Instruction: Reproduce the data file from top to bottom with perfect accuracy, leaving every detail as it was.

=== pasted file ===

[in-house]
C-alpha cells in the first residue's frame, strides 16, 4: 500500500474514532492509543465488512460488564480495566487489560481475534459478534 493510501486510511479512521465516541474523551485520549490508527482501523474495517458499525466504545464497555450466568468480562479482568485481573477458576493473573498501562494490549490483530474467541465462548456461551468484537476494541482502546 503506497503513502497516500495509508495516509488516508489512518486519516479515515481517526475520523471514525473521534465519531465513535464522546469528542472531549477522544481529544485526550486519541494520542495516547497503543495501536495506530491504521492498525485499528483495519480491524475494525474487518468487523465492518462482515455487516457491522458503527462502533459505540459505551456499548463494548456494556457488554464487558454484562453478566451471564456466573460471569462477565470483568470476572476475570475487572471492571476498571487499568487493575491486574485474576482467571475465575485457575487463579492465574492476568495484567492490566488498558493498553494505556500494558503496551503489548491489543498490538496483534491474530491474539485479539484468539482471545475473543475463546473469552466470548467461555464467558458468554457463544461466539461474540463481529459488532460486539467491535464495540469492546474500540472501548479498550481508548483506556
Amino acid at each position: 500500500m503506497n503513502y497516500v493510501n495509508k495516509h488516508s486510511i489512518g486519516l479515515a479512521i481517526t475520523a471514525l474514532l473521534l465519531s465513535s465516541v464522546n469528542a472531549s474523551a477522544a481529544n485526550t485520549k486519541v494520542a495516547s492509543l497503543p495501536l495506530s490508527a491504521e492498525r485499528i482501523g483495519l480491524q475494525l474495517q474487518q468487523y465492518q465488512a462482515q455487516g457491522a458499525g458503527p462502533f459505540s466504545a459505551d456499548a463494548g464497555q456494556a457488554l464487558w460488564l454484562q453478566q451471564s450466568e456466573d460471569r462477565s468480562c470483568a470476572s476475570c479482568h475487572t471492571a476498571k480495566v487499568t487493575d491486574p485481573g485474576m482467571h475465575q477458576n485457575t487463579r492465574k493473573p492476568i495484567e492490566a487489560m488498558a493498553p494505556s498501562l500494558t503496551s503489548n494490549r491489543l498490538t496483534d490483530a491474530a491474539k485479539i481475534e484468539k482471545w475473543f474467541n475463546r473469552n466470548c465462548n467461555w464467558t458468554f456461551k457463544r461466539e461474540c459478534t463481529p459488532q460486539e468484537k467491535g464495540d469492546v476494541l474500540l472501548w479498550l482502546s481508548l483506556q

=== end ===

[in-house]
C-alpha cells in the first residue's frame, strides 16, 4: 500500500474514532492509543465488512460488564480495566487489560481475534459478534 493510501486510511479512521465516541474523551485520549490508527482501523474495517458499525466504545464497555450466568468480562479482568485481573477458576493473573498501562494490549490483530474467541465462548456461551468484537476494541482502546 503506497503513502497516500495509508495516509488516508489512518486519516479515515481517526475520523471514525473521534465519531465513535464522546469528542472531549477522544481529544485526550486519541494520542495516547497503543495501536495506530491504521492498525485499528483495519480491524475494525474487518468487523465492518462482515455487516457491522458503527462502533459505540459505551456499548463494548456494556457488554464487558454484562453478566451471564456466573460471569462477565470483568470476572476475570475487572471492571476498571487499568487493575491486574485474576482467571475465575485457575487463579492465574492476568495484567492490566488498558493498553494505556500494558503496551503489548491489543498490538496483534491474530491474539485479539484468539482471545475473543475463546473469552466470548467461555464467558458468554457463544461466539461474540463481529459488532460486539467491535464495540469492546474500540472501548479498550481508548483506556
Amino acid at each position: 500500500m503506497n503513502y497516500v493510501n495509508k495516509h488516508s486510511i489512518g486519516l479515515a479512521i481517526t475520523a471514525l474514532l473521534l465519531s465513535s465516541v464522546n469528542a472531549s474523551a477522544a481529544n485526550t485520549k486519541v494520542a495516547s492509543l497503543p495501536l495506530s490508527a491504521e492498525r485499528i482501523g483495519l480491524q475494525l474495517q474487518q468487523y465492518q465488512a462482515q455487516g457491522a458499525g458503527p462502533f459505540s466504545a459505551d456499548a463494548g464497555q456494556a457488554l464487558w460488564l454484562q453478566q451471564s450466568e456466573d460471569r462477565s468480562c470483568a470476572s476475570c479482568h475487572t471492571a476498571k480495566v487499568t487493575d491486574p485481573g485474576m482467571h475465575q477458576n485457575t487463579r492465574k493473573p492476568i495484567e492490566a487489560m488498558a493498553p494505556s498501562l500494558t503496551s503489548n494490549r491489543l498490538t496483534d490483530a491474530a491474539k485479539i481475534e484468539k482471545w475473543f474467541n475463546r473469552n466470548c465462548n467461555w464467558t458468554f456461551k457463544r461466539e461474540c459478534t463481529p459488532q460486539e468484537k467491535g464495540d469492546v476494541l474500540l472501548w479498550l482502546s481508548l483506556q